Nuclear Power = Nuclear Weapons

As long as we have nuclear power, we will face the danger of nuclear warfare. Uranium enrichment for nuclear power uses the same technologies required to make warheads for nuclear weapons, and it generates 7-8 times as much depleted uranium (lower in U-235) as the enriched uranium for fuel.[18] In addition, the U.S. military has weaponized depleted uranium (DU) – using it to produce bullets for fighter planes, tank shells, and tank armor. The use of DU has contaminated land, air, and water in Puerto Rico, Iraq, Afghanistan, and other regions where the U.S. has engaged in military campaigns and munitions testing. Because uranium is also a heavy metal, it leads to multiple, severe, long-term health effects when it is breathed in or swallowed.

Beyond Nuclear: beyondnuclear.org

Don’t Nuke the Climate: dont-nuke-the-climate.org

Nuclear Information and Resource Service: nirs.org

WISE-International: wiseinternational.org

WISE-Uranium: wise-uranium.org  

World Nuclear Industry Status Report: worldnuclearreport.org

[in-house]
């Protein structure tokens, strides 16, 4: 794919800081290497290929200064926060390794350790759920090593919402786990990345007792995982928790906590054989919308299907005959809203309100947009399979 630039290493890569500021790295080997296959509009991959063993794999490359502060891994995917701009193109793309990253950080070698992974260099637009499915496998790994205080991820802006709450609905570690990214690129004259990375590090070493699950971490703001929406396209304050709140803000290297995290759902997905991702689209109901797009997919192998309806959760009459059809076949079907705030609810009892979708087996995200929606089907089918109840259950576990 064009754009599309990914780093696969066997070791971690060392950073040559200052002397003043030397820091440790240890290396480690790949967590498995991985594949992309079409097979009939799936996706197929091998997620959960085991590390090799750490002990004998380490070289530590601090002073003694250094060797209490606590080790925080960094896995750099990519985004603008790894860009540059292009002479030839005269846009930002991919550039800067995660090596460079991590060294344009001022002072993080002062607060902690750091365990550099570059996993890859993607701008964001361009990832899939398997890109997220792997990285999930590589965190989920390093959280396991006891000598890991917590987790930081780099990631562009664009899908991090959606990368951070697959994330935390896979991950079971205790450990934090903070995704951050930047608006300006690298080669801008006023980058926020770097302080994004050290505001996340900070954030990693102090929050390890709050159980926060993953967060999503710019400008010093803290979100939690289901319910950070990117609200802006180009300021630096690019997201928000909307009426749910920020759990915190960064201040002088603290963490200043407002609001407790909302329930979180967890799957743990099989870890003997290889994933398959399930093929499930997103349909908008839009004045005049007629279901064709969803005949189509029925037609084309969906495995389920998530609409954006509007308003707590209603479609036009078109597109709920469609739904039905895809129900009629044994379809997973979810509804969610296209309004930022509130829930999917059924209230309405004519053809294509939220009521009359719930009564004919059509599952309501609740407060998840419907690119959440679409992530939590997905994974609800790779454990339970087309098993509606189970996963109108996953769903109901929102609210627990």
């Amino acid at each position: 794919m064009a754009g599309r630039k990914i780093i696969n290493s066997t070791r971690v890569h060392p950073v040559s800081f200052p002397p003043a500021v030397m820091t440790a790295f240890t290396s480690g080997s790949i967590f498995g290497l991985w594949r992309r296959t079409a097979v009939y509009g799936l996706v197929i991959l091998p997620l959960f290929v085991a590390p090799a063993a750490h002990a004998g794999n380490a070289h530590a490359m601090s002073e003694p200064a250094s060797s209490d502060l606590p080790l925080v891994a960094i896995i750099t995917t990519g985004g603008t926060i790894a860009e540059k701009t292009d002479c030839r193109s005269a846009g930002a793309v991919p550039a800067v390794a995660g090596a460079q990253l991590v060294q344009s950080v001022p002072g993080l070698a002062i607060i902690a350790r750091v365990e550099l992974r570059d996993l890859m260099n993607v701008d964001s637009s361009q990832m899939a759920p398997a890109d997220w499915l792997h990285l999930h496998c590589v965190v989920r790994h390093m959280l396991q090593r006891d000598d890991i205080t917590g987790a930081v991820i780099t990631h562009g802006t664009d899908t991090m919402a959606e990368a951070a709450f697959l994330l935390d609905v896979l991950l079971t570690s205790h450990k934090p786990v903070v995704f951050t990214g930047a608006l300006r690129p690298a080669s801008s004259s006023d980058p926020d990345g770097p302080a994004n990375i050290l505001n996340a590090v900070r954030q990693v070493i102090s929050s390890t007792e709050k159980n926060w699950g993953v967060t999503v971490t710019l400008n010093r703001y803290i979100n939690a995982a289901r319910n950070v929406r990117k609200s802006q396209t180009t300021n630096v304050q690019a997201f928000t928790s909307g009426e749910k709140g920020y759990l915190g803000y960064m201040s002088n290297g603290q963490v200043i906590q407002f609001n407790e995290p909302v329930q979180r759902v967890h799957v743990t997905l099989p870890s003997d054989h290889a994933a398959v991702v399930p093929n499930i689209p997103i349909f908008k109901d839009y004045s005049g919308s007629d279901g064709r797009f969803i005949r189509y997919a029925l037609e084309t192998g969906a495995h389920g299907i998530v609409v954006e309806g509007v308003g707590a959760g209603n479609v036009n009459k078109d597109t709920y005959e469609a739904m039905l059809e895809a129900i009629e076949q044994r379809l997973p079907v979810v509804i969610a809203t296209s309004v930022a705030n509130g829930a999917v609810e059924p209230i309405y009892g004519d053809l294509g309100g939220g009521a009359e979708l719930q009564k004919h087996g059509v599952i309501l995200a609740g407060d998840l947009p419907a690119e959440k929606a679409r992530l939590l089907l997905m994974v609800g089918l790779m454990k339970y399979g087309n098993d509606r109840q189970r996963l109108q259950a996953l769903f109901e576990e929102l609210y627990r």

[1]           WISE Uranium Project. (2015, January 27). Nuclear fuel material balance calculator. http://wise-uranium.org/nfcm.html; Calculated on March 14, 2021 using default calculator settings, with the following alterations to reflect the US industry and uranium supply: Ore Grade = 1.51%; Enrichment Product Assay = 4.3%

[2]           U.S. Environmental Protection Agency. (2021). Uranium mines. Retrieved March 14, 2021, from https://abandonedmines.gov/about_uranium_mines

[3]           Schneider, M., Froggat, A., et al. (2020, September). World Nuclear Industry Status Report 2020 (p. 54). Paris. https://worldnuclearreport.org/-World-Nuclear-Industry-Status-Report-2020-.html

[4]           Gale, A. (2021, March 11). Fukushima nuclear cleanup is just beginning a decade after disaster: Decommissioning target of 2051 in doubt because of difficulties removing molten reactor fuel. Wall Street Journal. https://wsj.com/articles/fukushima-nuclear-cleanup-is-just-beginning-a-decade-after-disaster-11615458603

[5]           Muramatsu, S., & Kazunari, H. (2018, March 11). Seven years on, no end in sight for Fukushima’s long recovery: Japan faces myriad challenges to decommissioning and decontamination. Nikkei Asia. https://asia.nikkei.com/Economy/Seven-years-on-no-end-in-sight-for-Fukushima-s-long-recovery